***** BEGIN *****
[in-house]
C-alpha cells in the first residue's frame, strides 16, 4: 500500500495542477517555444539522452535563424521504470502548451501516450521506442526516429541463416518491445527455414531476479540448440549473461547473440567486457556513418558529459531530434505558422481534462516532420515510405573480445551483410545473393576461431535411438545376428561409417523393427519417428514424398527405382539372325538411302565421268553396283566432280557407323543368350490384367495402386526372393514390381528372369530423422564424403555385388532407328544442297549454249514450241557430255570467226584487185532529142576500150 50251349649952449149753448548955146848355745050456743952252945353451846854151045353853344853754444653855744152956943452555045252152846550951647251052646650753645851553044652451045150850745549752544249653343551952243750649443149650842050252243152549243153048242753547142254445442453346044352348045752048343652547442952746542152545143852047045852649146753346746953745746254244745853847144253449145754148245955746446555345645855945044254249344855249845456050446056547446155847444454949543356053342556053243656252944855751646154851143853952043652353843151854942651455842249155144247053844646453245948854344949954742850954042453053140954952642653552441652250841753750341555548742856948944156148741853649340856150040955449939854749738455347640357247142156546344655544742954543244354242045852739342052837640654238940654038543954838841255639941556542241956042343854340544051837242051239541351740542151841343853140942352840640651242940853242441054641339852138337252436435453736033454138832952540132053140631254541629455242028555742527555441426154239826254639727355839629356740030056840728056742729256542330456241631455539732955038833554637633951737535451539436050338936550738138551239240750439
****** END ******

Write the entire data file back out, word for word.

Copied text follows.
[in-house]
C-alpha cells in the first residue's frame, strides 16, 4: 500500500495542477517555444539522452535563424521504470502548451501516450521506442526516429541463416518491445527455414531476479540448440549473461547473440567486457556513418558529459531530434505558422481534462516532420515510405573480445551483410545473393576461431535411438545376428561409417523393427519417428514424398527405382539372325538411302565421268553396283566432280557407323543368350490384367495402386526372393514390381528372369530423422564424403555385388532407328544442297549454249514450241557430255570467226584487185532529142576500150 50251349649952449149753448548955146848355745050456743952252945353451846854151045353853344853754444653855744152956943452555045252152846550951647251052646650753645851553044652451045150850745549752544249653343551952243750649443149650842050252243152549243153048242753547142254445442453346044352348045752048343652547442952746542152545143852047045852649146753346746953745746254244745853847144253449145754148245955746446555345645855945044254249344855249845456050446056547446155847444454949543356053342556053243656252944855751646154851143853952043652353843151854942651455842249155144247053844646453245948854344949954742850954042453053140954952642653552441652250841753750341555548742856948944156148741853649340856150040955449939854749738455347640357247142156546344655544742954543244354242045852739342052837640654238940654038543954838841255639941556542241956042343854340544051837242051239541351740542151841343853140942352840640651242940853242441054641339852138337252436435453736033454138832952540132053140631254541629455242028555742527555441426154239826254639727355839629356740030056840728056742729256542330456241631455539732955038833554637633951737535451539436050338936550738138551239240750439